How To Upgrade Your Electrical Service

Deciding 'If' and 'Why?'

Electrician measuring voltage

A very common, and anxiety-producing question that many homeowners have asked me through the years is whether or not they need to upgrade their electrical service. Their anxiety is well founded because changing a service is disruptive, complicated, and costly. However, these homeowners recognize that not changing their service can limit what they can do or add to their home, or in some cases, can lead to the unimaginable disaster of their home burning down to the ground (maybe even with their family in it).

So the first thing is to understand what a service change is.

What is a service change?

  1. Electrical capacity. All homes have limited electrical capacity (as expressed in ampacity, the little number on your main breaker or on your fuses). When a service is upgraded or changed, that capacity is increased, allowing the potential for more circuits and more stuff (like a spa bathroom) to be installed and used.
  2. Electrical supply. Virtually all homes that are connected to the power grid have an
    electrical supply of both 120 volts and 240 volts (expressed 120/240v,
    and sometimes 115/230v). Your service change does not affect this at all.
  3. What gets changed? The only things that change with a service change are the connections with the grid on your house, the meter and all the cables leading in and out of it, the distribution panel (which is the thing that holds all the circuit breakers and where all the circuits come out of) and your grounding system. A service change does not inherently entail any changes or repairs to your circuits. What was funky before the change will remain funky until it is specifically addressed.

Now why in the world would you want to go to all this trouble?

  1. Convenience: Many older homes still have their original 100 amp service, so that when it comes time to remodel the kitchen or to add a room, often there is no room in the distribution panel to install the required additional circuits. There are special breakers called tandem breakers that can give you two circuits in one space, but there are severe space limitations in the panel itself or on the grounding and neutral bars that can make a dangerous mess in your panel.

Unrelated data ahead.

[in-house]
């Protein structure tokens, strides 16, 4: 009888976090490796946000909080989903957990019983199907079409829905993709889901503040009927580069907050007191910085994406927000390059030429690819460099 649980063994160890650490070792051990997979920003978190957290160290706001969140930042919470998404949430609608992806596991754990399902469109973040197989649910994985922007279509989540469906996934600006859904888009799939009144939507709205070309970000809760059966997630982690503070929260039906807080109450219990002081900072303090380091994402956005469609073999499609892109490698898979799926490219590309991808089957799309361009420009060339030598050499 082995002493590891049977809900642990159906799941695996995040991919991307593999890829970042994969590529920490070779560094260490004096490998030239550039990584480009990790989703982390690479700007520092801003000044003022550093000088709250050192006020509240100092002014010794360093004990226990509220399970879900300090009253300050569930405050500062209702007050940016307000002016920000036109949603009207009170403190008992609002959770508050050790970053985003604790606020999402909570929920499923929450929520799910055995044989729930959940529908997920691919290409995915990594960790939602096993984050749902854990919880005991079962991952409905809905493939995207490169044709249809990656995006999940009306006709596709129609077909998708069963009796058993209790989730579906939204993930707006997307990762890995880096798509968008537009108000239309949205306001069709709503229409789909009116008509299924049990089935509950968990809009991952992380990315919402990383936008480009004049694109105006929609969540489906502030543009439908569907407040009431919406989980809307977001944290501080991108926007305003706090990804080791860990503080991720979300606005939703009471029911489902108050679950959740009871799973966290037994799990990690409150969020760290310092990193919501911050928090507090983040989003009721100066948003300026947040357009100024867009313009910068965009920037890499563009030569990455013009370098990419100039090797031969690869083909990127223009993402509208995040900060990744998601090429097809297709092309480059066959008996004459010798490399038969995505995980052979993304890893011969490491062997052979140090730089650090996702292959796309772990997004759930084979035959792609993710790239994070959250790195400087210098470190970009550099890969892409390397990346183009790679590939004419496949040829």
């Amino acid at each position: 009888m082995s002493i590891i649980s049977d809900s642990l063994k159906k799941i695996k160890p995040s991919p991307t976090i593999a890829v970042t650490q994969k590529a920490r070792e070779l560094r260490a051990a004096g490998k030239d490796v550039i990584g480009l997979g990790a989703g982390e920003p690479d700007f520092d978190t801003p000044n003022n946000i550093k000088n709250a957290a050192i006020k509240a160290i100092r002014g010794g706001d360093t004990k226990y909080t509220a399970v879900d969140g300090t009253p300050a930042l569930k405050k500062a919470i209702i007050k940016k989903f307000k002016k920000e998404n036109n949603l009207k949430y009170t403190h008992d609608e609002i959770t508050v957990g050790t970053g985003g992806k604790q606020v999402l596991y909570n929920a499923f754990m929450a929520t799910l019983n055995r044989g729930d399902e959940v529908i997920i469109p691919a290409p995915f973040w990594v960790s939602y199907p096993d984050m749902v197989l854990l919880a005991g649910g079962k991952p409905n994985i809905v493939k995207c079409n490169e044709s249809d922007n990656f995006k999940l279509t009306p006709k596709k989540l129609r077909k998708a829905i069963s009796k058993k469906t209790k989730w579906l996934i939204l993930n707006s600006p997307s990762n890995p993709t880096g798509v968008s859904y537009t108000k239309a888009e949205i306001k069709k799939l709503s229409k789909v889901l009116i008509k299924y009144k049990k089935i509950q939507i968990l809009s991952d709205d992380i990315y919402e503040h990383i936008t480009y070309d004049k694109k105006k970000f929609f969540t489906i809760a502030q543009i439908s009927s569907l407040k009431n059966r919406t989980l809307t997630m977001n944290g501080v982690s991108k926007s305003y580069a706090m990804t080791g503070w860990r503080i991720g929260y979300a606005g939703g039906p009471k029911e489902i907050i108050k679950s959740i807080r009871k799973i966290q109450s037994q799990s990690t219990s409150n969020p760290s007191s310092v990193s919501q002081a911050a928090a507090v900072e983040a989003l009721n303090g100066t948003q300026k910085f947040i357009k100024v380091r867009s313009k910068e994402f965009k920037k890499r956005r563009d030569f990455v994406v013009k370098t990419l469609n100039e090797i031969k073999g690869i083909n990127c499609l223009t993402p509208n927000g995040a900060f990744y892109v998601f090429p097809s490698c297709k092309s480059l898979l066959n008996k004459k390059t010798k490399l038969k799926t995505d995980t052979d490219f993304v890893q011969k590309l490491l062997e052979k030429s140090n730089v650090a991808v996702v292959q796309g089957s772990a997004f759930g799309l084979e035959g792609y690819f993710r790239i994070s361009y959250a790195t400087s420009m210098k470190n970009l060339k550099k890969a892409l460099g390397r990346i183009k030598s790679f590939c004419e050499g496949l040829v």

2. Capacity: As mentioned above, the amount of electricity available to use in your home is limited by the ampacity of your main breaker (hence the terminology of 100 amp service, 200 amp service, and so on). So when major things that need electrical power are added, or the size of the home is increased, then very often the electrical capacity of your service needs to be increased as well.
  3. Safety: Many electrical services have been hanging on the side of houses for an awfully long time, subject to deterioration caused by the environment and the weather. Some have become damp and corroded in those musty wet basements. Some have been chronically overloaded through the years and due to overheating, joints and connections have become loose. And some services still rely on fuses, which, because of their age, are corroded, overstuffed, and overheated. These conditions are dangerous, and good enough reasons to spend the money to change your service. Then you can ignore it in peace for the next 40 years.

 

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